How the English language came to be. Do you know where England and France are in relation to one another?. The body of water that lies between them is called The English Channel. Or, in France, “La Manche ,” which means “the sleeve.”. So here’s a trick question:.
Download Policy: Content on the Website is provided to you AS IS for your information and personal use and may not be sold / licensed / shared on other websites without getting consent from its author.While downloading, if for some reason you are not able to download a presentation, the publisher may have deleted the file from their server.
Or, in France, “La Manche,” which means “the sleeve.”
What language do they speak in France?
As the Romans expanded their empire, they took over what is now France, Spain, Portugal, and more. Their language stayed behind even as they went back to Rome and the empire fell apart. These are called the Romance languages because they are derived from Latin.
When they left, they left in a hurry and did not return.
Answer: Anglo-Saxon, which is a relative of German.
Thu urefæther, the eart on heofonum, sy thin namagehalgod.Cume thin rice, Sy thin wylla on eorthanswaswa on heofonum.Syle us todægurnedaeghwamlicanhlaf.And forgyf us uregyltasswaswa we forgyfaththampe with us agyltath. And ne laethuna us on costnunge, ac alys us framyfele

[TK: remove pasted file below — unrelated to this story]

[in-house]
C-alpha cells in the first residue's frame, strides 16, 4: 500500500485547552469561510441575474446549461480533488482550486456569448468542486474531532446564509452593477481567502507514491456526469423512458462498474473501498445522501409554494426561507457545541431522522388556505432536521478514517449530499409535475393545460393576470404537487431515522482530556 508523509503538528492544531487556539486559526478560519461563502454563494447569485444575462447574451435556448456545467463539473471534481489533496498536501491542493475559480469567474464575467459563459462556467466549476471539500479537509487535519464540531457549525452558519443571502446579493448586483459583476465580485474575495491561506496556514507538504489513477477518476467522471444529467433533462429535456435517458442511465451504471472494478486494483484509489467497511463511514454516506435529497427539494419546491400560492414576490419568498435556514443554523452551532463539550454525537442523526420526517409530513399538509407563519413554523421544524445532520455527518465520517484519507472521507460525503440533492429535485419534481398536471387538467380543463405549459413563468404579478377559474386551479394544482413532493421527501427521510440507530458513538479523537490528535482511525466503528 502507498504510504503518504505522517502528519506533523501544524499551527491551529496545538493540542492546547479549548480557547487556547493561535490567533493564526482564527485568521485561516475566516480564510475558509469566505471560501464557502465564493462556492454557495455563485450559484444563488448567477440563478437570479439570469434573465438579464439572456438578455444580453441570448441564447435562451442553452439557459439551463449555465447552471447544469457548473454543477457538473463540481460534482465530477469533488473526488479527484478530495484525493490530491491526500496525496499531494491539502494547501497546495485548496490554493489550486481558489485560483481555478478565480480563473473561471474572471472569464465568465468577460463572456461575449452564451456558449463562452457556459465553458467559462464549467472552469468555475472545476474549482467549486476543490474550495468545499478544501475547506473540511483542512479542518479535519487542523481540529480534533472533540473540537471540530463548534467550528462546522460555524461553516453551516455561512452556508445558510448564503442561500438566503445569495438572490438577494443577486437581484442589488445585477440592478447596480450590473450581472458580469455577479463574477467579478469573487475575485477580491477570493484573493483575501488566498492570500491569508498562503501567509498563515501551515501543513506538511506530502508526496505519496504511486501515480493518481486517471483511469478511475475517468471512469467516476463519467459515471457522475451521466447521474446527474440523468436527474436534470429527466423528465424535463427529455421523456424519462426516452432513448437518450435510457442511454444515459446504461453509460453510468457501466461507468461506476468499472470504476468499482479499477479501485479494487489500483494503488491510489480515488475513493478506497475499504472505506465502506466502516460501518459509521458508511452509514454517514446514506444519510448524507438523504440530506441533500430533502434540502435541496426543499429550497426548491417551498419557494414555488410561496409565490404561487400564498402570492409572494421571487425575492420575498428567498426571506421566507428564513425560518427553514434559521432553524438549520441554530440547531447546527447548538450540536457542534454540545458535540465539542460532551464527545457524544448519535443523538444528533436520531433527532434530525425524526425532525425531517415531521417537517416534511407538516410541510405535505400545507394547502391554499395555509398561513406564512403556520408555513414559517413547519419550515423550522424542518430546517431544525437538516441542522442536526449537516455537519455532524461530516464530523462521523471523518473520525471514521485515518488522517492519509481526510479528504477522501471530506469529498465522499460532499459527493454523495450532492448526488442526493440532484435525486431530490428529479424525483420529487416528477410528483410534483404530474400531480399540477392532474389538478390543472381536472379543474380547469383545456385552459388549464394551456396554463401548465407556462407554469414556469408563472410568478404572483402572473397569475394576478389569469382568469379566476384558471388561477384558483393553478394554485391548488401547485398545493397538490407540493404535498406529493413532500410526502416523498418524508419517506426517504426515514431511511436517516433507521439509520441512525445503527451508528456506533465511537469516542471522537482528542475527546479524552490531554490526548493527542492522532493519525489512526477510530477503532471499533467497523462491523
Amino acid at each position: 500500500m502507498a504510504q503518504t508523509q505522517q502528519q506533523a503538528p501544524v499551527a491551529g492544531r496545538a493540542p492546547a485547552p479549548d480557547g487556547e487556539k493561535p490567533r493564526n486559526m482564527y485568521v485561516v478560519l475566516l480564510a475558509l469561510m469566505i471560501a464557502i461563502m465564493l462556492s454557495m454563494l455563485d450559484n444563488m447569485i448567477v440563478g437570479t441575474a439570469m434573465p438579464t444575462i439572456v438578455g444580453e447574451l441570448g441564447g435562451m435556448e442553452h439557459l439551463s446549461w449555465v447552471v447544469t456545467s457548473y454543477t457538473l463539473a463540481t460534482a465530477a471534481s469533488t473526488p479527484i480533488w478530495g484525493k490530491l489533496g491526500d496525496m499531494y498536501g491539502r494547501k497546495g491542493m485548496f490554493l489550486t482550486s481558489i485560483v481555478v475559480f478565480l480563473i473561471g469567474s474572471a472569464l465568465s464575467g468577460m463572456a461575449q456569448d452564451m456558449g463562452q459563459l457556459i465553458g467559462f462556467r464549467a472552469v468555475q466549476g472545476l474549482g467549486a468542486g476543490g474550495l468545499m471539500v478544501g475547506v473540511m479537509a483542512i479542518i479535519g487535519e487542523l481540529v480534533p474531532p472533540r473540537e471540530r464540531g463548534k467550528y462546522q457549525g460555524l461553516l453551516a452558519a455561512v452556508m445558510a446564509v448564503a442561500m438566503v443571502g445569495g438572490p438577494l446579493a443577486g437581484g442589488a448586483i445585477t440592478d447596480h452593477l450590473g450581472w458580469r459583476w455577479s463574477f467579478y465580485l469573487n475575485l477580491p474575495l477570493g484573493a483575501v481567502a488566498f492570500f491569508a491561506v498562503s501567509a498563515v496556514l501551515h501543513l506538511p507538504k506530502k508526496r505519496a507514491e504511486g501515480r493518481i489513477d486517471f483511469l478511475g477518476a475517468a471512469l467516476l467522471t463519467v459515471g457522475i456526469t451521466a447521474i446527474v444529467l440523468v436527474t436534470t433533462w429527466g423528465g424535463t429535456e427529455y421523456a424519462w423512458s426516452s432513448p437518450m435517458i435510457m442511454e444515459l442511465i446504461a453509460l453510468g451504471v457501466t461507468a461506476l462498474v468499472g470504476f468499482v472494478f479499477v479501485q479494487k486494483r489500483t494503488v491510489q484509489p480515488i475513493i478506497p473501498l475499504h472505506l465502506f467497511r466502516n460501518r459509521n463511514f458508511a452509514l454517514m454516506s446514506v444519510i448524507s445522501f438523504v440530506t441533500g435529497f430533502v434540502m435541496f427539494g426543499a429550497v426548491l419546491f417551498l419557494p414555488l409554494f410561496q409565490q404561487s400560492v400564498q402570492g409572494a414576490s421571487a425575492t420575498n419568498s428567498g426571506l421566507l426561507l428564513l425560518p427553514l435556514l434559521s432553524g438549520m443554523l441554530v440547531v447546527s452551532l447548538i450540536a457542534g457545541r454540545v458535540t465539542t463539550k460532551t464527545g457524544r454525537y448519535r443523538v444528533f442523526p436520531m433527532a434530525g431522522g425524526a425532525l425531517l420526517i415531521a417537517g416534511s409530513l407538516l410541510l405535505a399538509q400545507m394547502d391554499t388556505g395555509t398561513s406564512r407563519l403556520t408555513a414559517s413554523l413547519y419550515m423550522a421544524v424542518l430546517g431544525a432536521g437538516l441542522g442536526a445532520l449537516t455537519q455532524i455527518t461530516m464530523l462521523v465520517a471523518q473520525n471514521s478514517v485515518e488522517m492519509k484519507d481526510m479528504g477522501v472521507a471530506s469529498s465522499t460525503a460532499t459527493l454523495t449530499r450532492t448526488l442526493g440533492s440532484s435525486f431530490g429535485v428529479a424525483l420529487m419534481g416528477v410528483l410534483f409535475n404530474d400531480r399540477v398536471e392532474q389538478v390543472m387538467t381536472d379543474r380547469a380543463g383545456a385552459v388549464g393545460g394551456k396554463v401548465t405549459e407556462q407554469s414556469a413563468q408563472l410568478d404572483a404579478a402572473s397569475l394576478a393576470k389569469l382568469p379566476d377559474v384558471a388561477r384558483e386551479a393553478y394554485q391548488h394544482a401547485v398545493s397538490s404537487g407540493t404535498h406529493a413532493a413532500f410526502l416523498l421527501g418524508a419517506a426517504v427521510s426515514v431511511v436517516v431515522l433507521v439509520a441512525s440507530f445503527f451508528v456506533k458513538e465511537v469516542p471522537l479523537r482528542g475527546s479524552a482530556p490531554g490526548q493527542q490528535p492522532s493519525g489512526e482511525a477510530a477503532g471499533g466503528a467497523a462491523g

Thu our father, thee art on heavenum, say thinenamaholyod. Come thine rich, say thine will on earth swas-wa on heavenum.Sell us today ourne day-wham-lick hloaf. And forgive us our guiltasswas-wa we forgiv-aththemp with us a-guilt-ath.And no lee thu us on costnun-ya, ash all-lees us from evil.
His name was William.
Nor in Normandy comes from the same root as our word for north. It’s the northerly part of France.
He had an idea that he’d quite like to sit on it.
But what happens if the lords speak French and the serfs speak AngloSaxon?
Of the hundred or so key words which make up about half of our everyday speech, most are Old English. Some are even spelt the same way such as and, for, of, in, to, under, on ; others have changed their spelling a little like æfter (after), beforan (before), behindan (behind), bi (by), eall (all), hwæt (what), hwy (why), ofer (over), uppan (up), æt (at), æg (egg), socc (sock), scoh (shoe), scyrte (shirt), hætt (hat), mete (meat), butere (butter), milc (milk), hunig (honey), cese (cheese) and many more beside. All our words for the close family come from Old English -faeder, moder, sunu, dohtor, sweoster, brothor as do many of our swear words!
By the time Chaucer was writing, in the late 1300’s, English had evolved to this point:
Whanthat aprill with his shouressoote
The droghte of march hath perced to the roote,
And bathed every veyne in swichlicour
Of which vertuengendred is the flour.
Whanzephirus eek with his sweetebreeth
Inspired hath in every holt and heeth
Tendrecroppes, and the yongesonne
Hath in the ram his halve coursyronne,
That slepen al the nyght with open ye
(so priketh hem nature in hircorages);
Thannelongen folk to goon on pilgrimages,
And English is still evolving. It takes words from all sorts of languages, like Icelandic, Yiddish, Japanese, you name it.
English is a compost heap!
It’s strong! It’s vigorous! It borrows from other languages!
It’s like a big, healthy mutt.
When French and AngloSaxon came together to form English.